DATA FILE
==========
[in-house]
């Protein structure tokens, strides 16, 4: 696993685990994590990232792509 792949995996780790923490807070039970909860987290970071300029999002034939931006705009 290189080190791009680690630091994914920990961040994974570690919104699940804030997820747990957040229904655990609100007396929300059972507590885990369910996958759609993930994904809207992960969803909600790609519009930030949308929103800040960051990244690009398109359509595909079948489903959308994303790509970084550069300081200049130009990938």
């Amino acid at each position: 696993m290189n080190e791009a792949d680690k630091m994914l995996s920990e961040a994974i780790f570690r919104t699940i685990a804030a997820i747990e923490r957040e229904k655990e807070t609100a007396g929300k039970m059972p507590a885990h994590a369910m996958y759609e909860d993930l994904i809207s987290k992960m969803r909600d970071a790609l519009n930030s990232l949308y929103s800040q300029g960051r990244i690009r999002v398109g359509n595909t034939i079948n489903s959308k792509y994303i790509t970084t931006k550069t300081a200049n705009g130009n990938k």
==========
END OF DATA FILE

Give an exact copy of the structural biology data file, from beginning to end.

[in-house]
């Protein structure tokens, strides 16, 4: 696993685990994590990232792509 792949995996780790923490807070039970909860987290970071300029999002034939931006705009 290189080190791009680690630091994914920990961040994974570690919104699940804030997820747990957040229904655990609100007396929300059972507590885990369910996958759609993930994904809207992960969803909600790609519009930030949308929103800040960051990244690009398109359509595909079948489903959308994303790509970084550069300081200049130009990938």
């Amino acid at each position: 696993m290189n080190e791009a792949d680690k630091m994914l995996s920990e961040a994974i780790f570690r919104t699940i685990a804030a997820i747990e923490r957040e229904k655990e807070t609100a007396g929300k039970m059972p507590a885990h994590a369910m996958y759609e909860d993930l994904i809207s987290k992960m969803r909600d970071a790609l519009n930030s990232l949308y929103s800040q300029g960051r990244i690009r999002v398109g359509n595909t034939i079948n489903s959308k792509y994303i790509t970084t931006k550069t300081a200049n705009g130009n990938k």